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He’s smart, he’s funny, and he “steals” cars legally. (He’s also the best friend you never knew you had.) Our July-August issue’s cover story.
Business for the nation’s top recovery agents (better known as “repo men”) is booming. It has gotten to the point that some of them are feeling downright uncomfortable about their own success.
“Joe the Plumber used to be our friend and neighbor,” says J. Patrick Altes, 54, the softspoken, red-haired president of Falcon Inter national in Daytona Beach. “Now we’re repoing his truck.”
Altes is dealing with a surge of delinquencies and defaults—coming at the end of a long boom in Florida’s real estate and construction markets. With 50 employees and a fleet of 10 “self-loading” tow trucks, which can hook and remove a car or truck from a homeowner’s driveway in a matter of seconds, Altes is bringing in 400 cars and trucks per month this year, up from 175 month in early 2008.
While business is better than ever, Altes does not like having to target “fellow church members and Rotarians.” It’s the price he pays for moving “from crack town to the gated communities.” He’s spending less time with “the usual con men, travelers, and deadbeats,” and more time with “good people who, through no fault of their own, are unable to pay their bills.” Though sympathetic to their plight, he has put the clamps on scores of struggling or outof- work real estate agents, appraisers, mortgage bankers, merchants, carpenters, roofers, carpet layers, and—yes—plumbers.
According to national statistics compiled by MVTRAC, a Chicago-based firm, repo agents will pick up an estimated 2 million vehicles in 2009, up from 1.8 million in 2008, 1.6 million in 2007, and 1.1 million in 2002. The repossession of boats has nearly doubled over the past two years.
In the steepness of the current economic downturn, the upturn in the repo business may be likened to a movie on runaway consumption played in reverse. Think of all the fancy cars, boats, jet skis, and Harleys that were flying off dealers’ lots and landing in front of peoples’ homes during the economic boom. Now think of the same objects flying back the other way, landing in lots similar to, if not identical with, the places where they were first sold, where they will now be auctioned off to a new set of owners at distressed prices. This is the forcible deleveraging of America.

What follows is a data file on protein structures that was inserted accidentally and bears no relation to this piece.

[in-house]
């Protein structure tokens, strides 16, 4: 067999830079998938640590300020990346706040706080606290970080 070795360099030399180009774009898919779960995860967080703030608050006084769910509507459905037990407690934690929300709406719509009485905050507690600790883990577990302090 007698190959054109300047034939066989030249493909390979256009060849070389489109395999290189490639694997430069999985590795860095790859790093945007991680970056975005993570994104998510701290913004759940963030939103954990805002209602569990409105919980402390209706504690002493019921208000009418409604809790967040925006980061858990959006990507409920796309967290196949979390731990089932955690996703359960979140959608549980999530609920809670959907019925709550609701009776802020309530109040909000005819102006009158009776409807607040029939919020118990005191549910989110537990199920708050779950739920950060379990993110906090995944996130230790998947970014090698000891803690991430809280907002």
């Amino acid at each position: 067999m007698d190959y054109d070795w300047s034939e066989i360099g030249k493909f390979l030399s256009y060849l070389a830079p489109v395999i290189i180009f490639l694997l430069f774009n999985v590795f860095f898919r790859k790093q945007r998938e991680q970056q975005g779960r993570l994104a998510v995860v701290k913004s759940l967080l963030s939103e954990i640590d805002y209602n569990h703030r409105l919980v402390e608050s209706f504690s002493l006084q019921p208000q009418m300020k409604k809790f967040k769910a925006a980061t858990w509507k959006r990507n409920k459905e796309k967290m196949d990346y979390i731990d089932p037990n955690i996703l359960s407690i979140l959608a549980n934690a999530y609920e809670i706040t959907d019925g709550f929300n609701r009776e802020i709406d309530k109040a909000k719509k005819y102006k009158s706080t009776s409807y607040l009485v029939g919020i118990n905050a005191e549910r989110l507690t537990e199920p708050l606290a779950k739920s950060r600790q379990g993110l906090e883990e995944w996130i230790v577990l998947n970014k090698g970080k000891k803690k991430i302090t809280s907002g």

Even if you are biased in favor of the consumer, it would be wrong to dismiss the man responsible for retrieving those backward-flying assets as some kind of blackguard profiting from the misfortunes of others. Believe it or not, the repo man is your friend. Like the butcher, the baker, and the candlestick maker, he exemplifies the power of the “invisible hand.” Without a doubt, your own affairs as a consumer or small business owner would be more difficult without him.
If you have ever bought anything on installment—from a car or a truck to the equipment needed to run a farm or a small- or medium-sized business—you can thank the enterprising and resourceful repo man for helping to make you a creditworthy risk in the eyes of the lender. You can also thank him for the fact that you pay a much lower interest rate on your installment loan than you do on your credit card, which is not secured by any collateral. You might even thank him for your job—if you still have one.